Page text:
Cutting immediately to the chase, we continue to believe that the U.S. equity market is in a late-stage top formation of the third speculative bubble in 15 years. On the basis of measures best correlated with actual subsequent S&P 500 total returns across history, equity valuations remain obscene. We fully expect a loss in the S&P 500 in the range of 40-55% over the completion of this cycle; an outcome that would be wholly run-of-the-mill given present market conditions, and would not even bring reliable measures of valuation materially below their longer-term historical norms.
Following the steep but relatively contained market plunge in August, the major indices rebounded toward their May highs, but neither the broad market nor high-yield credit participated meaningfully. Only 34% of individual stocks remain above their respective 200-day averages, widening credit spreads suggest growing concerns about low-quality debt defaults, and sectoral divergences (e.g. relative weakness in shipping vs. production) confirm what we observe in leading economic data — a buildup of inventories and a shortfall in new orders and order backlogs. Employment figures lag the economy more than any other series.
When investors are risk-seeking, they tend to be indiscriminate about it. If market internals were uniformly favorable, suggesting that investors remained inclined toward yield-seeking speculation, we could at least expect that continued speculation might defer immediate market losses, or possibly drive valuations to even more offensive levels. Fed easing (or the decision not to raise rates) might be bullish in that environment. But as investors should recall from Fed easing in late-2007 and early 2001, just as market collapses were beginning, Fed easing is among the most bearish possible events when it occurs in an environment of rich valuations and unfavorable market internals, as such easing is typically provoked by concern about economic deterioration.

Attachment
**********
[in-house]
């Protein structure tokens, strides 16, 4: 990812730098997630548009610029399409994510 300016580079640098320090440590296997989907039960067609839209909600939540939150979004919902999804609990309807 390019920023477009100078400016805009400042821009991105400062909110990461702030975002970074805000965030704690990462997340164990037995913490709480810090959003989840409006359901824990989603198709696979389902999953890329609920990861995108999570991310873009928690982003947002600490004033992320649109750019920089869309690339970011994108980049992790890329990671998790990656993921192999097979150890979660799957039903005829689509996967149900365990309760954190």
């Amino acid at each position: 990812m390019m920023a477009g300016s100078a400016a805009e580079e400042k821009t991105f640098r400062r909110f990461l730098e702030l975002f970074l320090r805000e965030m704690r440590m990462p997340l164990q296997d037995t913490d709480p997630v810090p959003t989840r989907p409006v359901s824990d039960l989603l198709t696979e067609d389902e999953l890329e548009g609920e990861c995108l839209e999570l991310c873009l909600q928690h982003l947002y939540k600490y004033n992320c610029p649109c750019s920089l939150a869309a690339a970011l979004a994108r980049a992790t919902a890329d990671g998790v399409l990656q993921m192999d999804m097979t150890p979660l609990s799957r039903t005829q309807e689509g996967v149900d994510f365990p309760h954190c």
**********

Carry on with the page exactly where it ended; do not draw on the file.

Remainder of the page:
In the absence of favorable internals, we conclude not only that risk premiums in equities are razor thin, but that the continued shift toward risk-aversion among investors leaves the market vulnerable to abrupt spikes in risk premiums. This is an environment that has historically left the market open to vertical air-pockets, panics, and crashes.
The bubble right in front of our faces
Investors don’t like to acknowledge bubbles. And because they’ve been so prone to deny them, bubbles (and their consequences) have become a recurring part of the financial landscape over the past two decades. During the late-1990’s technology/dot-com bubble, debt-financed malinvestment was mainly directed toward internet-related companies. The end result was a collapse in the Nasdaq 100 of -83%, while the S&P 500 lost half its value. By the 2002 low, the entire total return of the S&P 500 — in excess of Treasury bills — had been wiped out, all the way to back May 1996.